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Stop seeking shortcuts in the journey for a high-tech career

Opinion

Stop seeking shortcuts in the journey for a high-tech career

“This is the time to go back to the basic principles we have seemed to forget, or neglected due to recent trends, and be reminded that professional education has no shortcuts,” writes Prof. Dalit Naor, Dean of the School of Computer Science at the Academic College of Tel Aviv-Yaffo

Dalit Naor | 08:30  31.07.2022

A few weeks ago, I attended an event marking 50 years for the establishment of IBM's research laboratory in Israel – where I spent most of my professional career. Dozens of people who have worked in the lab over the years, who have essentially formed the local high-tech industry, were there. Some moved on to found startup companies, others joined large corporations. All built products and developed breakthrough technologies. People of all kinds, genders, and sectors, none of which took shortcuts on their way to their destination.

A common trend today is people entering the high-tech industry via accelerations programs, bootcamps, or experience in technological units in the IDF - rather than getting a formal academic education. "Experience is way more important than an academic degree" is what many millennials would say. I understand why this is catching-on. We all heard about the successful entrepreneur who dropped out of college or never even started formal studies, established a startup company, and earned millions. However, for most of us this story is irrelevant; the chances that it will happen to most of us is equivalent to winning the lottery.

Prof. Dalit Naor. Prof. Dalit Naor. Prof. Dalit Naor.

The Israeli high-tech industry established an ecosystem which is based on technological excellence combined with unprecedented innovation. This could not have happened without engineers and software professionals who acquired proper and professional academic education at the best schools. The high-tech industry is not based on natural resources, machines, or physical components, but rather on highly skilled human resources. Today, this giant industrial sector in Israel is facing challenges driven by the global market. The impact will mostly be on those with small professional flexibility.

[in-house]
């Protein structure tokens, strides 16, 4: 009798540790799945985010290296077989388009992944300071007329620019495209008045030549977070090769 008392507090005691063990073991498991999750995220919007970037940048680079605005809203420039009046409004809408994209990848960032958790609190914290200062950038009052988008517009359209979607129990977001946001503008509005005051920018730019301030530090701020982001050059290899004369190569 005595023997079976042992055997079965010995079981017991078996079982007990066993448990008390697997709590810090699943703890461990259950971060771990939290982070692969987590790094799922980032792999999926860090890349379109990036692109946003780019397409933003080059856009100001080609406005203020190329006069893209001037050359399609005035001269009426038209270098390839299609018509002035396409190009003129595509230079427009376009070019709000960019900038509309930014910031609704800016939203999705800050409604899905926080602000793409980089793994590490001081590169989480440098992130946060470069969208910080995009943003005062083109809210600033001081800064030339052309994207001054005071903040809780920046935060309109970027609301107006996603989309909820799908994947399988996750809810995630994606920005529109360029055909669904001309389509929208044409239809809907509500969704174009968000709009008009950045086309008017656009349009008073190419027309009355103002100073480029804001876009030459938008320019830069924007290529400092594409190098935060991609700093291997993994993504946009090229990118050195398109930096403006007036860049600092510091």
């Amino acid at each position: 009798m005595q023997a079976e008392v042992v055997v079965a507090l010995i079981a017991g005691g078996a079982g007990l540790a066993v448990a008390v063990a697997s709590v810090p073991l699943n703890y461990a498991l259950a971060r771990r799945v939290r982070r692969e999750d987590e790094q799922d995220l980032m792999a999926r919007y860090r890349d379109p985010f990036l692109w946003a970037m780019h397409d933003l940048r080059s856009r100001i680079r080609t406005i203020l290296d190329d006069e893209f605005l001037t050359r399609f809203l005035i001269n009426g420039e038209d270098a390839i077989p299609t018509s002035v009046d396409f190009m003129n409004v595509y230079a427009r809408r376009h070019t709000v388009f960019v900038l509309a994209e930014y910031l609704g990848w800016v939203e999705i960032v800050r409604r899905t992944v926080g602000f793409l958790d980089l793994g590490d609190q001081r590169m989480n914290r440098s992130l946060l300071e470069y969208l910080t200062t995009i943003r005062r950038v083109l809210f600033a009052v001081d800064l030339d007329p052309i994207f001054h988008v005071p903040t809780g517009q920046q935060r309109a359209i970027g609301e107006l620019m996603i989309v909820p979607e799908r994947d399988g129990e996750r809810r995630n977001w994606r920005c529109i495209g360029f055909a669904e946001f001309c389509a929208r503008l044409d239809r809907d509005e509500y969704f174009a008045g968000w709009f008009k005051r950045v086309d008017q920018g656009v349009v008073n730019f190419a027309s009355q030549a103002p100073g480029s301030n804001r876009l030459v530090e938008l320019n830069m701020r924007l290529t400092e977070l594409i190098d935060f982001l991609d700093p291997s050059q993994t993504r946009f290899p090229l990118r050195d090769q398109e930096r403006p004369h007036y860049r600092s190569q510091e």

In the moment of truth, and it may happen soon, people will discover that rapid professional training and programming courses destined to "replace" basic academic courses taught in computer science schools are not sufficient. While the industry becomes more selective, those who can master more than one skill will rise. This is the time to go back to the basic principles we have seemed to forget, or neglected due to recent trends, and be reminded that professional education has no shortcuts. Those who will stand up and rise in the most difficult times are the employees with a strong and extensive professional basis.

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As the Dean of the Computer Science school at The Academic College of Tel Aviv-Yaffo, my mission is to train computer science students without any compromises, while providing them with practical training and the set of skills which the industry requires. In order to continue with the important national mission of building a thriving high-tech industry in Israel – I would like to remind some of my colleagues who began to believe in shortcuts: excellence is based on deep and broad education.

Clearly there are always things to improve in the academic ivory tower; we need to ensure that our academic degrees stay relevant and catch up with the rapid pace of changes in technology. Yet, we must convey to the young generation the importance of high education. If one aspires to learn a field for many years to come, always strive, develop flexibility in his or her professional career - rather than acquiring narrow expertise, there is no alternative; one needs to dedicate himself or herself to the process of studying for several years before heading out to the market. If there is one thing I have learned at IBM's event it is that succeeding in high-tech depends on combining professional excellence, sense of purpose, and dedication to the cause.

The author is the Dean of the School of Computer Science at the Academic College of Tel Aviv-Yaffo.

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